"Sharing a meal with Ravi Shankar..."
The passing of Ravi Shankar, the Indian master of the sitar, this past week at age 92, brought me back to a quiet after-concert supper we shared in my simple kitchen in the mid-70s. I had produced Shankar in a concert at a university in Oklahoma, and he and I had hidden away from all the well-wishers from the Indian community who had wanted to celebrate his concert with a lavish evening of Indian food. His choice was a quiet meal and conversation. Most performers would prefer this to the lavish, long post-concert receptions in their honor. They have already given us so much, why is it that we want even more of them?
There is rather rude term for people who want to be close to “stars" that I can’t repeat here, but speaks more about their needs than the artists they are trying to honor. For me, both as a working musician and even as a producer, it has always been about trying to bring myself up to the highest level of support I could muster to perform with or present a high-caliber artist.
So it was that evening. The party planned by the Indian community was well meant—an opportunity to honor one of their own, but the predominant mood was to get as close as possible to the artists. Shankar’s percussionist, Alla Rahka, being a very ebullient, outgoing individual, was all in his element—sitting like a charming Buddha in my living room, while Shankar and I, at his request, stole away to the kitchen. There we sat at the wooden picnic table we used for a breakfast area in the English Tudor house I could hardly fill with furniture on a symphony orchestra musician’s salary. It was just fine with him, actually more than fine. We quietly ate the traditional food provided by the community and talked of his music, its influence in the West and my recent time in India and the Indian holy woman I followed, while there.
Being a percussionist, one would think that all of my attention would have been focused on Ustad Alla Rakha Khan, Shankar’s legendary tabla player. But, from the moment I met him, Shankar became the focus of the two days I spent with him. Of course there was all the busyness of concert production—the airport pick up, hotel check in, the theater visit to be sure his needs were met and so much more. Concert producers always have to deal with the dreaded contract “rider” and fulfilling the rider can, sometimes, be more time-consuming and expensive than the contract itself. I once produced a concert with Blood, Sweat and Tears and the 28-page rider cost a fortune and even designated what brands of liquor and what vintages of wines needed to be in the dressing rooms. Shankar’s needs were certainly a lot less demanding. He needed a great sound system and sound engineer, a clean dressing room, tea and water for himself, his tabla (Indian drum) player and tambura (drone string instrument) master and a fine Oriental rug. The rug proved to be the most difficult item on the list to fulfill, but I finally talked a wealthy patron of my concert series out of one. The rest was easy. Shankar wanted only a quiet time until the three of them took the stage.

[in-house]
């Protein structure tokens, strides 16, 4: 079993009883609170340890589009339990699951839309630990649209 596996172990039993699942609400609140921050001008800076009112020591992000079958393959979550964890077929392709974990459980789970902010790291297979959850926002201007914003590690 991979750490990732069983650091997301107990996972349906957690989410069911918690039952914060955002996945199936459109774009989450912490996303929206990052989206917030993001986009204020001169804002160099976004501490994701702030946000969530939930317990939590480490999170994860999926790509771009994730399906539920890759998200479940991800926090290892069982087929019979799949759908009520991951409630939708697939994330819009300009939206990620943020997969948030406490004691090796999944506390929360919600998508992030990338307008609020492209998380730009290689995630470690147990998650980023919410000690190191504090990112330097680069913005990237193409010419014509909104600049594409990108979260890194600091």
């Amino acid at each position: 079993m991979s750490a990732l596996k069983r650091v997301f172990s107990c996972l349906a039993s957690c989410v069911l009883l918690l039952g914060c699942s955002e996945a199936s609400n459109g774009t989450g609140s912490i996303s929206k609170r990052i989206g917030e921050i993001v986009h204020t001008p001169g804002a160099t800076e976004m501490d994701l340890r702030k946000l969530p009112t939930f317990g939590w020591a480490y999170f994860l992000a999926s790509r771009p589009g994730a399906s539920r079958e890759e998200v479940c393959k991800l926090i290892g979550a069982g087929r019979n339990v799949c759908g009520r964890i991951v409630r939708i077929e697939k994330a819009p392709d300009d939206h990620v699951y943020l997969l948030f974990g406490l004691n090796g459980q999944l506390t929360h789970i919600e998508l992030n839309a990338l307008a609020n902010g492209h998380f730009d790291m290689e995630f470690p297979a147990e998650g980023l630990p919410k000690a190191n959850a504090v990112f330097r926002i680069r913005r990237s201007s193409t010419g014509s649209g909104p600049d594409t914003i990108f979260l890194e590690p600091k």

Shankar was born in Varanasi in 1920 and spent his youth touring Europe and India with the dance group of his brother Uday Shankar before he began to tour Europe and the Americas in 1956, playing northern Indian classical music. He increased the popularity of this ancient musical tradition in the 1960s through teaching, performance and his association with violinist Yehudi Menuhin and Beatle George Harrison.
Though Shankar’s extraordinary musical presence is no longer with us in person, the musical dynasty that continues after him is evident in the careers of his daughter, Anoushka and percussionist, Alla Rahka’s son Zakir Hussain a tabla player, musical producer, film actor and composer. Both Anoushka Shankar and Zakir Hussain have performed here in Santa Fe at the Lensic.
I don’t remember much about the concert that May evening, except the feeling of the music washing over me as soon as Shankar, Alla Rahka and tambura player Nodu Mullick took the stage. However, I will never forget the quiet time I spent in the presence of this simple master—it was a kind of satsang—being humble and present was all.